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Modeling Operationalization of Normative Rules in Decision Support for Aircraft Approach/Departure Laura Savičienė, Vilnius University July 11, 2012

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2 The subject domain Air traffic control (ATC) –Providing aircraft separation –Maintaining orderly flow of air traffic –Providing information July 11, 2012Vilnius University, Faculty of Mathematics and Informatics Mission 123, do you have problems? Judging the way you are flying, you lost the whole instrument panel! I think, I have lost my compass.

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3 Outline Statement of the research task and context Description of the proposed solution Wake turbulence separation rule modeling example Conclusions July 11, 2012Vilnius University, Faculty of Mathematics and Informatics

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4 Context This work continues the research done in the EU SKY-Scanner project (2007 – 2010) Project aim was to demonstrate tracking of aircraft with eye-safe laser radar (lidar): –Rotating laser array –Hardware and software for lidar control –Decision support system (DSS) for the air traffic controllers July 11, 2012Vilnius University, Faculty of Mathematics and Informatics

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5 The approach/departure DSS The decision support is based on the normative rules for the aircraft July 11, 2012Vilnius University, Faculty of Mathematics and Informatics

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6 Assumptions Assumption 1: lidar, used together with the primary radar, provides aircraft position with a high degree of accuracy Assumption 2: the DSS simply informs the controller, who takes the decision on actions July 11, 2012Vilnius University, Faculty of Mathematics and Informatics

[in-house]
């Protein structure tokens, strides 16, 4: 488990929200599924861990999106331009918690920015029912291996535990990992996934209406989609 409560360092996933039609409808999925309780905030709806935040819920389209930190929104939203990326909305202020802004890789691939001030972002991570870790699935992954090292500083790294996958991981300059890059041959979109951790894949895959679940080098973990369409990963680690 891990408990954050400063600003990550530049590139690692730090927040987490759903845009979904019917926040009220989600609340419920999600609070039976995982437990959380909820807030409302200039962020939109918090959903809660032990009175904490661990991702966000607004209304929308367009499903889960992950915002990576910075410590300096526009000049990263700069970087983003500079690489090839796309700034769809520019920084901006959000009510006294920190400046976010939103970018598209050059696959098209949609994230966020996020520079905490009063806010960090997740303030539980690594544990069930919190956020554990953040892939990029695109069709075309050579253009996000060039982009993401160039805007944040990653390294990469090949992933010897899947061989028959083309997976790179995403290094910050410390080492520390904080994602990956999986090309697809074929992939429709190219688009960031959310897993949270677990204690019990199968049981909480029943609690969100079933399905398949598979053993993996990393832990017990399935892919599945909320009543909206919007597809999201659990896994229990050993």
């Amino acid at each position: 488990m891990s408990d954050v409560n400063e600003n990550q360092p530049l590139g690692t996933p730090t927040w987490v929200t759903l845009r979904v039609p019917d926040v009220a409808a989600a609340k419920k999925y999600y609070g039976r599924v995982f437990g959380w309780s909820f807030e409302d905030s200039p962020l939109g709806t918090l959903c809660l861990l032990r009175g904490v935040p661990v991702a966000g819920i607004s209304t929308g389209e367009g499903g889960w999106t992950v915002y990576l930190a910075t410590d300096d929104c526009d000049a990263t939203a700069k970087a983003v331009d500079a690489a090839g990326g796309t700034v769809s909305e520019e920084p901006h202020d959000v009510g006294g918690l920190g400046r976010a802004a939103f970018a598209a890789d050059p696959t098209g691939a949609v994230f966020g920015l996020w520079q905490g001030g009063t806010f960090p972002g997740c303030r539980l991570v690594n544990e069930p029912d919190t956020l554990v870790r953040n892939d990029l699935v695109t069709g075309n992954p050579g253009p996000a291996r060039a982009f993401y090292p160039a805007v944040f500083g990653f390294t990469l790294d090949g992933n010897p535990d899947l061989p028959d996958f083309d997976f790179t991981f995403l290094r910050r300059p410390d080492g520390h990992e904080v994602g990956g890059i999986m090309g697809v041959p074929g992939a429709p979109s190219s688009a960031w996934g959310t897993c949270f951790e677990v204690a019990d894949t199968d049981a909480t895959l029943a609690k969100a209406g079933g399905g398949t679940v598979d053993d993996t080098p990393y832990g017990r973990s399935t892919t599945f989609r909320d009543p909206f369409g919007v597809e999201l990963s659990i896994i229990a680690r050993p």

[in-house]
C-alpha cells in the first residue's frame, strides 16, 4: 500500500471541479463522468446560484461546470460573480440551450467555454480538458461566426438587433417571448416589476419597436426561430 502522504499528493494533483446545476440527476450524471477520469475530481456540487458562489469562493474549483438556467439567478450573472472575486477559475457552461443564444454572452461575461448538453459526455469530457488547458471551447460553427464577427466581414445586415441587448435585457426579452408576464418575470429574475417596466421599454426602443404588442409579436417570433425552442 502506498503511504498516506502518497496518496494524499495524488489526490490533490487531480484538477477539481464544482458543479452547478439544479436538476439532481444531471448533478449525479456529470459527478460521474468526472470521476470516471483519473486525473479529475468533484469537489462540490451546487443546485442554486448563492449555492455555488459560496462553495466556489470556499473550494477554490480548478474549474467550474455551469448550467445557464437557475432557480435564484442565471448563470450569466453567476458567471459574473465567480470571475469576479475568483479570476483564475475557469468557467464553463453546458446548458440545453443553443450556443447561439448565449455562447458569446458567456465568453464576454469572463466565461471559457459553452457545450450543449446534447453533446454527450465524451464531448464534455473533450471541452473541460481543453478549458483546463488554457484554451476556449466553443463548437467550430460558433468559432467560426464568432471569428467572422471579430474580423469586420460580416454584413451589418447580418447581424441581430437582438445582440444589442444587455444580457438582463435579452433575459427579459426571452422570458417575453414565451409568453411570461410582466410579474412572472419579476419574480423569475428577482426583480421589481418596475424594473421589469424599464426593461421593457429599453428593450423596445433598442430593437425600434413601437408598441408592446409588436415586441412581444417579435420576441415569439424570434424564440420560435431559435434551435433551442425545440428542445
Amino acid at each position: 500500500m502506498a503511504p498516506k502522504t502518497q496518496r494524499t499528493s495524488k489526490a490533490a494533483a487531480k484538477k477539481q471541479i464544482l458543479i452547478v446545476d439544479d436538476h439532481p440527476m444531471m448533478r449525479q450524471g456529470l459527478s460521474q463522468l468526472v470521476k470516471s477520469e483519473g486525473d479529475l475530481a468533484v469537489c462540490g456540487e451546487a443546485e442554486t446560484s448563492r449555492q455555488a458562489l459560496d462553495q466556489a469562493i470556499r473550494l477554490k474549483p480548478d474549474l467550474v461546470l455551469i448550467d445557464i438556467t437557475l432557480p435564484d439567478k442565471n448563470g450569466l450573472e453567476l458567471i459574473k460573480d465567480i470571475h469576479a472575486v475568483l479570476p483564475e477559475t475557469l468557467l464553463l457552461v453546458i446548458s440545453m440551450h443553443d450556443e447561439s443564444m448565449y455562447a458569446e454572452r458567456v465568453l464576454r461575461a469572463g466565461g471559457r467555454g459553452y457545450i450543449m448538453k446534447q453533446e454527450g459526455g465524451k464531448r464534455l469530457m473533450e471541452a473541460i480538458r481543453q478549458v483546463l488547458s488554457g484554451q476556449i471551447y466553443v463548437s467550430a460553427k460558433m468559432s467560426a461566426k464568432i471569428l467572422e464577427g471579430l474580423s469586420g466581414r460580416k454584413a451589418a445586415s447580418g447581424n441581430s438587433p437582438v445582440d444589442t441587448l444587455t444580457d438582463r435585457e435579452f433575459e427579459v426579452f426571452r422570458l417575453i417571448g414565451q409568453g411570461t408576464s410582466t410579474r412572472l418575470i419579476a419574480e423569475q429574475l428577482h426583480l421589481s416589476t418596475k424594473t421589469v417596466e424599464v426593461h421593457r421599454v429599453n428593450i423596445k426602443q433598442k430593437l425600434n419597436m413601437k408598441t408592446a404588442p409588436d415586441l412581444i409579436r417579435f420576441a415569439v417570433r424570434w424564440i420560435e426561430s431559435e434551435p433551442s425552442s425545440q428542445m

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7 Problem statement Operationalization of norms and visualization (presenting for visual cognition) of normative behavior in a decision support system July 11, 2012Vilnius University, Faculty of Mathematics and Informatics

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8 Normative rules in aircraft approach/departure July 11, 2012Vilnius University, Faculty of Mathematics and Informatics

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9 Modeling of norms We identify “geometrical norms”, i.e. those concerning aircraft position and speed Norms are modeled from the perspective of violating them July 11, 2012Vilnius University, Faculty of Mathematics and Informatics

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10 Modeling of risk Each normative rule is represented as a risk definition in the decision support system Risk evaluation maps the observed value of the norm factor to a discrete risk level July 11, 2012Vilnius University, Faculty of Mathematics and Informatics

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11 Risk definition example: indicated airspeed Norm factor: ‘indicated airspeed’; Norm type: ‘limit’; Norm patter: ‘<= v N ’; Expected value: 210 kt.; Thresholds: v 0 = 202 kt., v 1 = 206 kt., v 2 = 214 kt.; July 11, 2012Vilnius University, Faculty of Mathematics and Informatics